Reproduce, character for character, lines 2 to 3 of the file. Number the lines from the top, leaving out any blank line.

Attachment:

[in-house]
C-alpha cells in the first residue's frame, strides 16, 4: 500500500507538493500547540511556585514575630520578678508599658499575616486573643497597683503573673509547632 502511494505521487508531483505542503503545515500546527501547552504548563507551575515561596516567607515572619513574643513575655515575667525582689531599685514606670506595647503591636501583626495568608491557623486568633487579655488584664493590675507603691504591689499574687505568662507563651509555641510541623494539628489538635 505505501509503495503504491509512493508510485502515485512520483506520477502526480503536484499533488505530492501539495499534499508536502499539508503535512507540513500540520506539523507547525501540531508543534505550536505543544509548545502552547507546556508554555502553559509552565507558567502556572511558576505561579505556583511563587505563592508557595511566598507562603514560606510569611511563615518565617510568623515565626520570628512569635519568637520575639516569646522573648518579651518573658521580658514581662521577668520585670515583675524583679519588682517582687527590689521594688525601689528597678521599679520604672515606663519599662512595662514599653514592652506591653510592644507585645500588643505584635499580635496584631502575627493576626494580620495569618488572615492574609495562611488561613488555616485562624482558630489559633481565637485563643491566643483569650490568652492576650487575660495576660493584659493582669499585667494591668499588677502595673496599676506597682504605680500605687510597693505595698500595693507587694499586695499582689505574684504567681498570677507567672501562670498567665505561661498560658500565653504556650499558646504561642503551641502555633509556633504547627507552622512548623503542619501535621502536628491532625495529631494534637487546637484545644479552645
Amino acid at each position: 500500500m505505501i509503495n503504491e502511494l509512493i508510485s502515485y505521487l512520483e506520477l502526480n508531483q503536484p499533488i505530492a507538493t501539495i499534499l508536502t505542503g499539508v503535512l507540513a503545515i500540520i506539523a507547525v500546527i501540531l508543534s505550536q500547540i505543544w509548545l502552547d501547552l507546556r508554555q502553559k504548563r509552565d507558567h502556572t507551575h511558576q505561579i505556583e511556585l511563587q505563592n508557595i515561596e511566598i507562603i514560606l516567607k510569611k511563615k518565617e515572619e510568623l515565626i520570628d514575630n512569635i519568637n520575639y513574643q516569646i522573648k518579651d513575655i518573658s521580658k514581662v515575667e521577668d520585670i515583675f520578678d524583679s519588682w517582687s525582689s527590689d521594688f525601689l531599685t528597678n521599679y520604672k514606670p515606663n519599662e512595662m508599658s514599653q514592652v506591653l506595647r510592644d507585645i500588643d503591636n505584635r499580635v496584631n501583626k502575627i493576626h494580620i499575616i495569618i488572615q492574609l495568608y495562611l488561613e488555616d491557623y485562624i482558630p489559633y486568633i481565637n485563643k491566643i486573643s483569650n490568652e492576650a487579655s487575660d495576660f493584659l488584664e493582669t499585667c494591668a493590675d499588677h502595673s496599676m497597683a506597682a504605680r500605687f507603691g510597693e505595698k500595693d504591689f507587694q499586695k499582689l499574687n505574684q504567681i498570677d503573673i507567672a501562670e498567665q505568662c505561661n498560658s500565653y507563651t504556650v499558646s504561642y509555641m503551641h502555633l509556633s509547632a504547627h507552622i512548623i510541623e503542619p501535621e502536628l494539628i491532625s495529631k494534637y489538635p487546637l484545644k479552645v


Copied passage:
C-alpha cells in the first residue's frame, strides 16, 4: 500500500507538493500547540511556585514575630520578678508599658499575616486573643497597683503573673509547632 502511494505521487508531483505542503503545515500546527501547552504548563507551575515561596516567607515572619513574643513575655515575667525582689531599685514606670506595647503591636501583626495568608491557623486568633487579655488584664493590675507603691504591689499574687505568662507563651509555641510541623494539628489538635 505505501509503495503504491509512493508510485502515485512520483506520477502526480503536484499533488505530492501539495499534499508536502499539508503535512507540513500540520506539523507547525501540531508543534505550536505543544509548545502552547507546556508554555502553559509552565507558567502556572511558576505561579505556583511563587505563592508557595511566598507562603514560606510569611511563615518565617510568623515565626520570628512569635519568637520575639516569646522573648518579651518573658521580658514581662521577668520585670515583675524583679519588682517582687527590689521594688525601689528597678521599679520604672515606663519599662512595662514599653514592652506591653510592644507585645500588643505584635499580635496584631502575627493576626494580620495569618488572615492574609495562611488561613488555616485562624482558630489559633481565637485563643491566643483569650490568652492576650487575660495576660493584659493582669499585667494591668499588677502595673496599676506597682504605680500605687510597693505595698500595693507587694499586695499582689505574684504567681498570677507567672501562670498567665505561661498560658500565653504556650499558646504561642503551641502555633509556633504547627507552622512548623503542619501535621502536628491532625495529631494534637487546637484545644479552645
Amino acid at each position: 500500500m505505501i509503495n503504491e502511494l509512493i508510485s502515485y505521487l512520483e506520477l502526480n508531483q503536484p499533488i505530492a507538493t501539495i499534499l508536502t505542503g499539508v503535512l507540513a503545515i500540520i506539523a507547525v500546527i501540531l508543534s505550536q500547540i505543544w509548545l502552547d501547552l507546556r508554555q502553559k504548563r509552565d507558567h502556572t507551575h511558576q505561579i505556583e511556585l511563587q505563592n508557595i515561596e511566598i507562603i514560606l516567607k510569611k511563615k518565617e515572619e510568623l515565626i520570628d514575630n512569635i519568637n520575639y513574643q516569646i522573648k518579651d513575655i518573658s521580658k514581662v515575667e521577668d520585670i515583675f520578678d524583679s519588682w517582687s525582689s527590689d521594688f525601689l531599685t528597678n521599679y520604672k514606670p515606663n519599662e512595662m508599658s514599653q514592652v506591653l506595647r510592644d507585645i500588643d503591636n505584635r499580635v496584631n501583626k502575627i493576626h494580620i499575616i495569618i488572615q492574609l495568608y495562611l488561613e488555616d491557623y485562624i482558630p489559633y486568633i481565637n485563643k491566643i486573643s483569650n490568652e492576650a487579655s487575660d495576660f493584659l488584664e493582669t499585667c494591668a493590675d499588677h502595673s496599676m497597683a506597682a504605680r500605687f507603691g510597693e505595698k500595693d504591689f507587694q499586695k499582689l499574687n505574684q504567681i498570677d503573673i507567672a501562670e498567665q505568662c505561661n498560658s500565653y507563651t504556650v499558646s504561642y509555641m503551641h502555633l509556633s509547632a504547627h507552622i512548623i510541623e503542619p501535621e502536628l494539628i491532625s495529631k494534637y489538635p487546637l484545644k479552645v